Students and faculty at the College of the Muscogee Nation (CMN, Okmulgee, OK) created a service learning project last school year that linked students with community elders, and they hope the project will provide a model for future projects.
Project Management, with a focus on service learning, is a form of experiential learning within the Tribal Services Degree plan of study at CMN. Students enrolled in this course plan, implement, and participate in a tribal community service project to develop a better understanding of the Project Management function. This course is intended for students in their final semester before receiving their associate’s degrees. The Project Management course culminates with students developing a portfolio of their service learning experience that addresses local needs, documents civic responsibility, and highlights their achievements.
During the 2010-11 academic year, three Project Management students conducted their service learning with patrons of the Muscogee (Creek) Nation Elderly Nutrition Program at the Elderly Housing Center in Okmulgee, OK.
During the fall semester, students Lisa Fowler and Tony Martin (both Muscogee) visited the Elderly Nutrition Program during lunch to introduce themselves and inform the elders about their upcoming project. The students then met in the classroom and developed a brief assessment survey to determine who was interested in the project, types of services they were interested in, and when they would be available to participate. The students returned and administered that survey during another lunch.
By analyzing the survey data, Fowler and Martin learned that a majority of the patrons were interested in receiving Internet and technology training in the afternoon from 2:00 to 3:00. Students then made preparations to conduct an Internet and technology training class at the housing center.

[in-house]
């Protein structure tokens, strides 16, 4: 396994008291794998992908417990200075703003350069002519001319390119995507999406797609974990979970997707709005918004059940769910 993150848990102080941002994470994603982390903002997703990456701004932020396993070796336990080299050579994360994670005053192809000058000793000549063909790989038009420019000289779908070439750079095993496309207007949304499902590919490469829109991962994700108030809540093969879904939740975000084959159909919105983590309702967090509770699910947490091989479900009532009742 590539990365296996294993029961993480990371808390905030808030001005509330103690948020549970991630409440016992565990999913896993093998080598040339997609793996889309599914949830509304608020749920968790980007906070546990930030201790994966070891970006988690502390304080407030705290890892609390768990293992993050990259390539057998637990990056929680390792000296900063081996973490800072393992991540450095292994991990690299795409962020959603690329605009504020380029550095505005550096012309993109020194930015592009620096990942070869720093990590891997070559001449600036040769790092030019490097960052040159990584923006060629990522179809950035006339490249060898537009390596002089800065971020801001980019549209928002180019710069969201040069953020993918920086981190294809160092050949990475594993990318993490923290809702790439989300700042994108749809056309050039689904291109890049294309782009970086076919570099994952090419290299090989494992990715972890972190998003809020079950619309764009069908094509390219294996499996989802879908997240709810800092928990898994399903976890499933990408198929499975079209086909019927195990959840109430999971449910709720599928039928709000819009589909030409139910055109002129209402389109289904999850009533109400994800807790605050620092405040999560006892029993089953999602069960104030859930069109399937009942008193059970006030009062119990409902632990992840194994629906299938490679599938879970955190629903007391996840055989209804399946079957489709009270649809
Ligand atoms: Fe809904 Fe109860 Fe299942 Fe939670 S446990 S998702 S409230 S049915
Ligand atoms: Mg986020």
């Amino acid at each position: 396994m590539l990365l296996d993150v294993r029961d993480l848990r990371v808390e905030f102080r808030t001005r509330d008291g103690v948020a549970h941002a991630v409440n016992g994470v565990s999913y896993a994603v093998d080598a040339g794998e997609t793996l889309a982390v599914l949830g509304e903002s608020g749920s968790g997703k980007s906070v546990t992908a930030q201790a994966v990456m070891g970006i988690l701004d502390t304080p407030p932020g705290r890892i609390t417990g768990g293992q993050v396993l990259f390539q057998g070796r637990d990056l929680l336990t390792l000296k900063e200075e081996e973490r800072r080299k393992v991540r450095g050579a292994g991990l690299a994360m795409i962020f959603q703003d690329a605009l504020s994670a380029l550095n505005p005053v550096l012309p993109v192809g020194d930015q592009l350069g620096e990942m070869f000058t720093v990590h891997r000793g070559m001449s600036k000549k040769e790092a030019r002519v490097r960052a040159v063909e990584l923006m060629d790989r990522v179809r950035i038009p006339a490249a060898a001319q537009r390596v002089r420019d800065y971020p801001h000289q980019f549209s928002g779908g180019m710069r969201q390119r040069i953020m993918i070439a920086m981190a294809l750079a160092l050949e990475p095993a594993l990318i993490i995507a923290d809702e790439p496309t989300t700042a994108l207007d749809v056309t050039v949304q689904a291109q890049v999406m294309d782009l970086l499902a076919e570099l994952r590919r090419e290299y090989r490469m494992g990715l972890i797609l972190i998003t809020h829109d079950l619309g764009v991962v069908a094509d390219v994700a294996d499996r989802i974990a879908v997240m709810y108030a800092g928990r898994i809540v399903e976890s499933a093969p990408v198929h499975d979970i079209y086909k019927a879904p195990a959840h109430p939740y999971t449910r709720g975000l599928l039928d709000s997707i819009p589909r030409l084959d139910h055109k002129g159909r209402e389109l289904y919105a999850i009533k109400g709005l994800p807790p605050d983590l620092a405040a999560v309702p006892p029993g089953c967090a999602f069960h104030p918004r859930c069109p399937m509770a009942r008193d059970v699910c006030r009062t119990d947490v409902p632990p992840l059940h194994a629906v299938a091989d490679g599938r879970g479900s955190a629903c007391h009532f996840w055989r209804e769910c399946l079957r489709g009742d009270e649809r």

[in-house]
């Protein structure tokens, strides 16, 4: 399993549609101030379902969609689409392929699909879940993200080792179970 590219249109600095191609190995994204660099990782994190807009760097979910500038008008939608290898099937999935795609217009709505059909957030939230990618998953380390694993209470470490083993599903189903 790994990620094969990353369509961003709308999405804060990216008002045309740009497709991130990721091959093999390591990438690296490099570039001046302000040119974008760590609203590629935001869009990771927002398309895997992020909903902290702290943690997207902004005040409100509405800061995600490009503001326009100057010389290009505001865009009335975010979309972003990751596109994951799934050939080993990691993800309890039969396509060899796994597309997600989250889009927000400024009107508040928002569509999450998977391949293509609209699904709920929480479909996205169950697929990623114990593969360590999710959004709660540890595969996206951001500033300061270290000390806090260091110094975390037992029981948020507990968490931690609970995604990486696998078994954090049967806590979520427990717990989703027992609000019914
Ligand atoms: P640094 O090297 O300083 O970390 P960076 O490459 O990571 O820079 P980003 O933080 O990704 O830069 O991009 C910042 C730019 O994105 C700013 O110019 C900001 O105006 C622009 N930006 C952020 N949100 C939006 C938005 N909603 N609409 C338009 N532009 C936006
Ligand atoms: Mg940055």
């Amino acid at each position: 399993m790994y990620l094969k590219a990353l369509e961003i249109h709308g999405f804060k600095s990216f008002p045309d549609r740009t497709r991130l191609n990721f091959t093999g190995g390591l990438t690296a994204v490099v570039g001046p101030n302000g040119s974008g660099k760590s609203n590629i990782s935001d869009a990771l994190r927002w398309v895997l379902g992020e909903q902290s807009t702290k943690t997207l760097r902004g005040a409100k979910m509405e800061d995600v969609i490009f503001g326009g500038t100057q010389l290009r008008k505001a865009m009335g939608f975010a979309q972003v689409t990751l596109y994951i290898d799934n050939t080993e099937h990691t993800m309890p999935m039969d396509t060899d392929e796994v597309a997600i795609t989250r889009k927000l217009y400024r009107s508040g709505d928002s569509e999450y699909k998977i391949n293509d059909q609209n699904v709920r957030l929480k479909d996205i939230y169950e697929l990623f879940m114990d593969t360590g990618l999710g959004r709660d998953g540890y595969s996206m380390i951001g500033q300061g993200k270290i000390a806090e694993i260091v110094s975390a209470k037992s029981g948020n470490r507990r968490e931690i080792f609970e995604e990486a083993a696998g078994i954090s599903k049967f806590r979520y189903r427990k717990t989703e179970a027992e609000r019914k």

With help from Elderly Housing Manager Ivalene Tottress of the Muscogee (Creek) Nation, they installed a wireless Internet signal at the Elderly Housing Center and coordinated with the Muscogee Nation IT department to make the Elderly Housing Center an Internet hotspot.
Students also began preparing lessons, including “turning on a laptop computer,” “connecting to the Internet,” and “surfing the web.” They also reviewed possible questions and scenarios in preparation for the first training session. Laptops used for the training came from the CMN library, the students, and the course instructor.
In mid-October, students began their first training session, which included five participants. (The remaining sessions consistently had at least three participants). The elders brought questions and had good attitudes about learning the technology.
Throughout the training sessions, the students helped the elders check email, search family histories, create Word and Excel documents, search hobby sites (such as woodworking, creative writing, and gardening), and purchase items online. The participants were eager to continue with the training sessions and were also appreciative of the students’ patience, knowledge, and time. The students ended the semester with a submission of portfolio items, which included a journal of activities, weekly log of time spent, and a summary paper.